Have you heard the story of how Håkan Nordkvist traveled in time?
Many people have heard it. A week ago, a movie was uploaded on Youtube, where a young Turkish man tells it. It is four minutes long and has only received 22 views, which is less than the almost 300 views a Spaniard received when he published his own version of the story in early July. And not even if you put together these two film clips viewing count, you hit the video that was published in Hindi at the end of January, where an Indian woman reports on Håkan Nordkvist’s experience, which received 1,600 views.
Yes, and we must also not forget the English-language clips about Håkan Nordkvist. This clip, from January, has two million views. This and this clip both have around six million views each. This has 19 million views. The story about him is even in the Wikipedia article entitled “Time travel claims and urban legends”. And Håkan Nordkvist himself has received over two million on his clip about his fantastic story.
For those of you who couldn’t bear to look at the clip, here comes Håkan’s story in brief: one day a pipe broke in his kitchen, and when he was going to fix it, he discovered that there was a long time behind the pipes, under the sink. He crept forward, and at the other end, he met an older version of himself. Håkan and 72-year-old Håkan recorded a short film cut with the mobile camera, comparing their exact same tattoos. Håkan sounds happy and touched when he talks about the event. It has become a beautiful memory for him.
But for the curious world, those who sometimes find themselves trapped in front of Youtube’s many lists of strange and enigmatic events, the event is a fascinating mystery – and a testament to the fact that time travelers may still exist. In clips after clips, Turks, Spaniards, Indians, and Americans describe how “Hakan Norkd… Nordik… Nordkvist”, along with other people who are caught in seemingly modern clothes or mobile phones in black and white, represent a somewhat eerie shadow side of reality. Could it be for real?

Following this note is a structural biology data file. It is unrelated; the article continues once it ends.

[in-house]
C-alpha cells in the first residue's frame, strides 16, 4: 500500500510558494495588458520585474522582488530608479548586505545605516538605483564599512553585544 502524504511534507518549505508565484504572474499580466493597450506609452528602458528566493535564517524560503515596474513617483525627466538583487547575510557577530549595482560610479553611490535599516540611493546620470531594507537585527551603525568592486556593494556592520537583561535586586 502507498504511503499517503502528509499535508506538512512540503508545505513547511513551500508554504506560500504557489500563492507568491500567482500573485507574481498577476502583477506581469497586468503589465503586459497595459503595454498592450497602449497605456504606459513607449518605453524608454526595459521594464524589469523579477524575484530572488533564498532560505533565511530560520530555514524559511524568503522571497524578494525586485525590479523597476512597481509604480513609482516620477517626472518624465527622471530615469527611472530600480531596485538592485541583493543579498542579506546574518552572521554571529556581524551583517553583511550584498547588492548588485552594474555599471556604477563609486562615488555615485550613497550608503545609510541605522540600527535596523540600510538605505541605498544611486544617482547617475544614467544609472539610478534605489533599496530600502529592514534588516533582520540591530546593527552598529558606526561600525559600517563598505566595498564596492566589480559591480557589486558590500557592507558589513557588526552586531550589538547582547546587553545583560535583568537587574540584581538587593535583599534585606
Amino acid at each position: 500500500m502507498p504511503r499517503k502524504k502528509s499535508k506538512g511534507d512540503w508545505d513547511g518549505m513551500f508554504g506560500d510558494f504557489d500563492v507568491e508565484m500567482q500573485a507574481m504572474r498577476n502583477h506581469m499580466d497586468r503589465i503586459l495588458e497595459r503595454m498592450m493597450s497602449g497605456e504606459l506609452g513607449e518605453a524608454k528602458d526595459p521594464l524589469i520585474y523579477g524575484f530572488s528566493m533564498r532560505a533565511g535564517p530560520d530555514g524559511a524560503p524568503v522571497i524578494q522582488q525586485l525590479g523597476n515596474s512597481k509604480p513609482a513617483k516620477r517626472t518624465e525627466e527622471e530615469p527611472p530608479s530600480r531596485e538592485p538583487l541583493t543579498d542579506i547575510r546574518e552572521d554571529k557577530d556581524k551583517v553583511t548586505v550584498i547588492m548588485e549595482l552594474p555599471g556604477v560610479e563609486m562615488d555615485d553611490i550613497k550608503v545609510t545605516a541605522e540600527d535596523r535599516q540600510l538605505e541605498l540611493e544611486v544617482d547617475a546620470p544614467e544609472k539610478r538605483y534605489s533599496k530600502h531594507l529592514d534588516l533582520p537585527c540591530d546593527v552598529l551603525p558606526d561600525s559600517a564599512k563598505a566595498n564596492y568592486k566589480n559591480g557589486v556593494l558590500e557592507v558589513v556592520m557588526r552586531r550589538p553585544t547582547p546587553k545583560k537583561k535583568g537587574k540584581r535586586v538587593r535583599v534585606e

No sorry. It’s a commercial. It was launched in autumn 2006 as a guerrilla advertisement for the pension company AMF Pension, together with, among other things, an advertising campaign where, among other things, you could send in a selfie and get an aged version back. For example, this ad was included in the Skåne edition of Metro on November 25, 2006:
The clip is probably AMF’s most successful commercial ever counted in the number of views but is more interestingly considered the walking tale.
For most people who today tell, or watch, the story of Håkan Nordkvist does not know that it is, in fact, a ten-year-old commercial for a Swedish pension company. They consume it as a legend, something that you can certainly punch holes in, but that is exciting as long as you fail to be source-critical. History has undergone a process of transformation that has often occurred on the Internet: it has, so to speak, been pulled out of the earth without its roots, becoming a legendoid (of legend and –old, “something similar”) with no context disseminated by YouTubers who steal stories from each other.